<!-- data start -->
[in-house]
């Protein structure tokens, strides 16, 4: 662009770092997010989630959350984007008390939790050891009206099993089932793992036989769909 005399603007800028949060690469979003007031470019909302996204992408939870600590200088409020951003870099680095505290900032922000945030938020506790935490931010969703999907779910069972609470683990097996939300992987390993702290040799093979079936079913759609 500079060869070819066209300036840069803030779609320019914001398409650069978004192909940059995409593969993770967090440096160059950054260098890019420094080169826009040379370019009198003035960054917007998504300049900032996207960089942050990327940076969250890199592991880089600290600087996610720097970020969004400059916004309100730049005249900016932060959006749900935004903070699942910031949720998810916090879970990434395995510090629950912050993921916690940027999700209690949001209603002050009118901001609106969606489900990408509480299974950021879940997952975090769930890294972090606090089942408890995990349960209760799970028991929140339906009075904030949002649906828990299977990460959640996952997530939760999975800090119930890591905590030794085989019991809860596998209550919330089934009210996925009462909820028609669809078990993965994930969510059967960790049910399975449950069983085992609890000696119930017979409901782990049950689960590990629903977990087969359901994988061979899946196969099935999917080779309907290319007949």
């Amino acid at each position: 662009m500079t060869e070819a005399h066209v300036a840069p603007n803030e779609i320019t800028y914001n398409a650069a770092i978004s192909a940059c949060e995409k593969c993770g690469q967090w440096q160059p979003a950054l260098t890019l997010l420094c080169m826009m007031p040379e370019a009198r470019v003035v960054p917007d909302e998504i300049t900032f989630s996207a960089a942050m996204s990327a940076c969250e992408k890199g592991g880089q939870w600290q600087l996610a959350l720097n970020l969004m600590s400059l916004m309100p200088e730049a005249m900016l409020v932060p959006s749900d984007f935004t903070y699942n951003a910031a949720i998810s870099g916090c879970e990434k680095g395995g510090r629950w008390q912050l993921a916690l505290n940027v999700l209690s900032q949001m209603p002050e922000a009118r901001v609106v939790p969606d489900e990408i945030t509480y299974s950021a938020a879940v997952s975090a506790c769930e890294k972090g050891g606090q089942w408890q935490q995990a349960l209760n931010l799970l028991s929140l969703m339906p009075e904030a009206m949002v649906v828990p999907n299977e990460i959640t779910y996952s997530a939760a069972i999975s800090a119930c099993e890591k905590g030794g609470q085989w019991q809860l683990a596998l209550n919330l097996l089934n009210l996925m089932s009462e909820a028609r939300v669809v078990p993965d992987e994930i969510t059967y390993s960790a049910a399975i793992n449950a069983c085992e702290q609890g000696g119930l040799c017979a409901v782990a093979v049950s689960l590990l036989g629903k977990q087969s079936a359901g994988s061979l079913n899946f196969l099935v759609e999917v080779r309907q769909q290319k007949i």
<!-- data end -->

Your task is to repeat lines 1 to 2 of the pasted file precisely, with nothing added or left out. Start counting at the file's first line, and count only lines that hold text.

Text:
[in-house]
């Protein structure tokens, strides 16, 4: 662009770092997010989630959350984007008390939790050891009206099993089932793992036989769909 005399603007800028949060690469979003007031470019909302996204992408939870600590200088409020951003870099680095505290900032922000945030938020506790935490931010969703999907779910069972609470683990097996939300992987390993702290040799093979079936079913759609 500079060869070819066209300036840069803030779609320019914001398409650069978004192909940059995409593969993770967090440096160059950054260098890019420094080169826009040379370019009198003035960054917007998504300049900032996207960089942050990327940076969250890199592991880089600290600087996610720097970020969004400059916004309100730049005249900016932060959006749900935004903070699942910031949720998810916090879970990434395995510090629950912050993921916690940027999700209690949001209603002050009118901001609106969606489900990408509480299974950021879940997952975090769930890294972090606090089942408890995990349960209760799970028991929140339906009075904030949002649906828990299977990460959640996952997530939760999975800090119930890591905590030794085989019991809860596998209550919330089934009210996925009462909820028609669809078990993965994930969510059967960790049910399975449950069983085992609890000696119930017979409901782990049950689960590990629903977990087969359901994988061979899946196969099935999917080779309907290319007949």